As a tribute in honor of Dennis Ritchie’s passing, I’d like to invite you to share your thoughts in this post’s comments about your first C program – either the code if you remember it approximately, or a story about when you wrote it.
I wrote my first C program in 1988 as a lab assignment for a fourth-year course in computer graphics at the University of Waterloo. In the first day or two of the course, our prof gave us our first assignment: Write a program that displays and controls a 3D animated robot with moving head, arms, and legs. Successive assignments would let us swoop around him, controlling point of view and zoom with a mouse, and other nifty features, but the first assignment was just to get him on-screen and capable of a little basic motion.
Oh, and the program was to be written:
- to run on one of the lab’s four brand-new SGI IRIS workstations (oh, here’s the manual);
- using a custom UofW internal library (oh, here’s the manual);
- in C (we assume you know it, use man to learn this compiler’s command line switches if you need to);
and it’s due in a few days. I can’t remember exactly now, but I think we had something like five days. After all, this was just a warm-up initial exercise for the course.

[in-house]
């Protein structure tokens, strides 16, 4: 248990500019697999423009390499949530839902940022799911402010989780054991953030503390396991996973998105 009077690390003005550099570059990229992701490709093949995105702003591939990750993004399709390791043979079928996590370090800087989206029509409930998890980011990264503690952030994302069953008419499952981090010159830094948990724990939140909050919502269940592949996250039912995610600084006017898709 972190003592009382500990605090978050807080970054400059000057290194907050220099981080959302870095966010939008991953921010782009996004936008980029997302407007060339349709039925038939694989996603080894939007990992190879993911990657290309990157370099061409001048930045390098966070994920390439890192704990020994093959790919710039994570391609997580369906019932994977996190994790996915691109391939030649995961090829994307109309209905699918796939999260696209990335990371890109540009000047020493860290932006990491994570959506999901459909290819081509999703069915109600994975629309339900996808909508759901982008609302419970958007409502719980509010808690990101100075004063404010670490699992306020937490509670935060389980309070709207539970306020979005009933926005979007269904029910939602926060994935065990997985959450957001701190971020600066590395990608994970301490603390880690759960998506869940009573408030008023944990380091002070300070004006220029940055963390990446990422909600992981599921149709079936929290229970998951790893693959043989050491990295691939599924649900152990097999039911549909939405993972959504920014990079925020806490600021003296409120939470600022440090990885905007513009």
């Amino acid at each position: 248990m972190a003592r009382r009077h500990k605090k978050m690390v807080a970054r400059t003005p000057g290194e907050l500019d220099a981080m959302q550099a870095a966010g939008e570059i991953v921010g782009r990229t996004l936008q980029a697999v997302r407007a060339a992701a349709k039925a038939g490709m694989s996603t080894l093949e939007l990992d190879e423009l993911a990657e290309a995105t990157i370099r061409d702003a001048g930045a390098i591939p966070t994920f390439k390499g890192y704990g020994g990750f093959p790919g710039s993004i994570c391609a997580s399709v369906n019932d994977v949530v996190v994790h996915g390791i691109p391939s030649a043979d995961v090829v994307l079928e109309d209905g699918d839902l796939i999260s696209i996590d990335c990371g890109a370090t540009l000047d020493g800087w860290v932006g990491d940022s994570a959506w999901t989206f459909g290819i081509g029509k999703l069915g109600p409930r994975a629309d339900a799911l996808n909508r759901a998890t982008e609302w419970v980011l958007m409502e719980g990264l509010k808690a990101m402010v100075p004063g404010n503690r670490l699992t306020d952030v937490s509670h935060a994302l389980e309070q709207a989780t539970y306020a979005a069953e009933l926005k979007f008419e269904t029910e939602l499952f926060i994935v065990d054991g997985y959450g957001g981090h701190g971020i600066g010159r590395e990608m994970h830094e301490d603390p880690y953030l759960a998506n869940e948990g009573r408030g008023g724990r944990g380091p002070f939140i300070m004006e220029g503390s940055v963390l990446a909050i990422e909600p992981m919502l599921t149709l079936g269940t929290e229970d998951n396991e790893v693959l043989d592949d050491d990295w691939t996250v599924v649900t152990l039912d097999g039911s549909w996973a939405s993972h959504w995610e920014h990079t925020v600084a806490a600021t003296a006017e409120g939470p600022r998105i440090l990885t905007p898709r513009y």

Here’s the thing: I had never used C. Never even seen it.
Oh, I’d used many different languages in my undergrad career, from Cobol to Pascal to Prolog to 6809 assembler and many points between, but just never C. Don’t get the wrong impression, C was already used widely at UofW at the time and most of the other undergrads in the class knew it, but by some freak of course selection combined with professor allocation I somehow had managed to come across pretty much everything but C so far for the first three years.
Fortunately, there was K&R.
Armed with K&R and a printed-out C tutorial, I had a few days to learn a new language (huh? whaddayamean #include? oh, okay…), an unfamiliar compiler, an unfamiliar graphics library, and the quirks of this particular flavor of Unix – to produce a working program in an unfamiliar domain with unfamiliar concepts (graphics). And only that last bit was the actual topic material for the course. The language, compiler, library, etc. was just uninteresting scaffolding you were expected to know or just pick up on the fly, don’t bother the professor with questions about those when you can look it all up yourself.
I don’t remember what mark I got on the assignment, but the code worked.
I was glad that C was easy to learn, and that its manual in the form of K&R was so clear to read and understand. Thanks again, Dennis.